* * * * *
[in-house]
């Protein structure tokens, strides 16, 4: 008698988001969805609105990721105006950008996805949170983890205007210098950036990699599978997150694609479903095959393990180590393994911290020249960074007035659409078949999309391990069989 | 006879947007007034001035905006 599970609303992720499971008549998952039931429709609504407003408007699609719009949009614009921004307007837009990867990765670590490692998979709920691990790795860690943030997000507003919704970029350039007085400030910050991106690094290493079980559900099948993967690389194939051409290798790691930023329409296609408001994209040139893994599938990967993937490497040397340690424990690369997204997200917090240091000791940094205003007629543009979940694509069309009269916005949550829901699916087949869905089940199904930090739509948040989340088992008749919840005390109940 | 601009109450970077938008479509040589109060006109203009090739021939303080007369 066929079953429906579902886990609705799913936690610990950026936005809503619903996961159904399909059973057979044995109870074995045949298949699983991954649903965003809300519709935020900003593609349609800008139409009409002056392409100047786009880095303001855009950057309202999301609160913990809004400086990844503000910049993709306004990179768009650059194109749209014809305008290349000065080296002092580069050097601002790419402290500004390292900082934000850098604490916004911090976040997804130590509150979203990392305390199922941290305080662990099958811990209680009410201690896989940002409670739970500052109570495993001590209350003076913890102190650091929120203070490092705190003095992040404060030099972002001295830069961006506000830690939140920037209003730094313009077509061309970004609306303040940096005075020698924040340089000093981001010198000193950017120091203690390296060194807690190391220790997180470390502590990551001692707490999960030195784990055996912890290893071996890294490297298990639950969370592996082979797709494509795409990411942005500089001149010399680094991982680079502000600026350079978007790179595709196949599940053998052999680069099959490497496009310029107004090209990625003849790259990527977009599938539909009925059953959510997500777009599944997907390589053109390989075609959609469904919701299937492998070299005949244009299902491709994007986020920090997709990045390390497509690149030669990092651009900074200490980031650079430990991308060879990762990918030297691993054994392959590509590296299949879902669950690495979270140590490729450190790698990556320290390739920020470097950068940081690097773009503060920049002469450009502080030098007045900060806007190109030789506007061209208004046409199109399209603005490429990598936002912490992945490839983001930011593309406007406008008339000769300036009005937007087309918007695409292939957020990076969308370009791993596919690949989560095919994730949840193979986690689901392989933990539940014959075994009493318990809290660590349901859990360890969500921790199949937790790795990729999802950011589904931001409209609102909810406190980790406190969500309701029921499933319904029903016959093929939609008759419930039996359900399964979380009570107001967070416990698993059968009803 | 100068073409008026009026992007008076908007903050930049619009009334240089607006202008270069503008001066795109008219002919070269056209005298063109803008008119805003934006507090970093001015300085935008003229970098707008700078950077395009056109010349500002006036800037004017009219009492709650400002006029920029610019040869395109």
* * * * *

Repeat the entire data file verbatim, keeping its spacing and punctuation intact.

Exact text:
[in-house]
């Protein structure tokens, strides 16, 4: 008698988001969805609105990721105006950008996805949170983890205007210098950036990699599978997150694609479903095959393990180590393994911290020249960074007035659409078949999309391990069989 | 006879947007007034001035905006 599970609303992720499971008549998952039931429709609504407003408007699609719009949009614009921004307007837009990867990765670590490692998979709920691990790795860690943030997000507003919704970029350039007085400030910050991106690094290493079980559900099948993967690389194939051409290798790691930023329409296609408001994209040139893994599938990967993937490497040397340690424990690369997204997200917090240091000791940094205003007629543009979940694509069309009269916005949550829901699916087949869905089940199904930090739509948040989340088992008749919840005390109940 | 601009109450970077938008479509040589109060006109203009090739021939303080007369 066929079953429906579902886990609705799913936690610990950026936005809503619903996961159904399909059973057979044995109870074995045949298949699983991954649903965003809300519709935020900003593609349609800008139409009409002056392409100047786009880095303001855009950057309202999301609160913990809004400086990844503000910049993709306004990179768009650059194109749209014809305008290349000065080296002092580069050097601002790419402290500004390292900082934000850098604490916004911090976040997804130590509150979203990392305390199922941290305080662990099958811990209680009410201690896989940002409670739970500052109570495993001590209350003076913890102190650091929120203070490092705190003095992040404060030099972002001295830069961006506000830690939140920037209003730094313009077509061309970004609306303040940096005075020698924040340089000093981001010198000193950017120091203690390296060194807690190391220790997180470390502590990551001692707490999960030195784990055996912890290893071996890294490297298990639950969370592996082979797709494509795409990411942005500089001149010399680094991982680079502000600026350079978007790179595709196949599940053998052999680069099959490497496009310029107004090209990625003849790259990527977009599938539909009925059953959510997500777009599944997907390589053109390989075609959609469904919701299937492998070299005949244009299902491709994007986020920090997709990045390390497509690149030669990092651009900074200490980031650079430990991308060879990762990918030297691993054994392959590509590296299949879902669950690495979270140590490729450190790698990556320290390739920020470097950068940081690097773009503060920049002469450009502080030098007045900060806007190109030789506007061209208004046409199109399209603005490429990598936002912490992945490839983001930011593309406007406008008339000769300036009005937007087309918007695409292939957020990076969308370009791993596919690949989560095919994730949840193979986690689901392989933990539940014959075994009493318990809290660590349901859990360890969500921790199949937790790795990729999802950011589904931001409209609102909810406190980790406190969500309701029921499933319904029903016959093929939609008759419930039996359900399964979380009570107001967070416990698993059968009803 | 100068073409008026009026992007008076908007903050930049619009009334240089607006202008270069503008001066795109008219002919070269056209005298063109803008008119805003934006507090970093001015300085935008003229970098707008700078950077395009056109010349500002006036800037004017009219009492709650400002006029920029610019040869395109």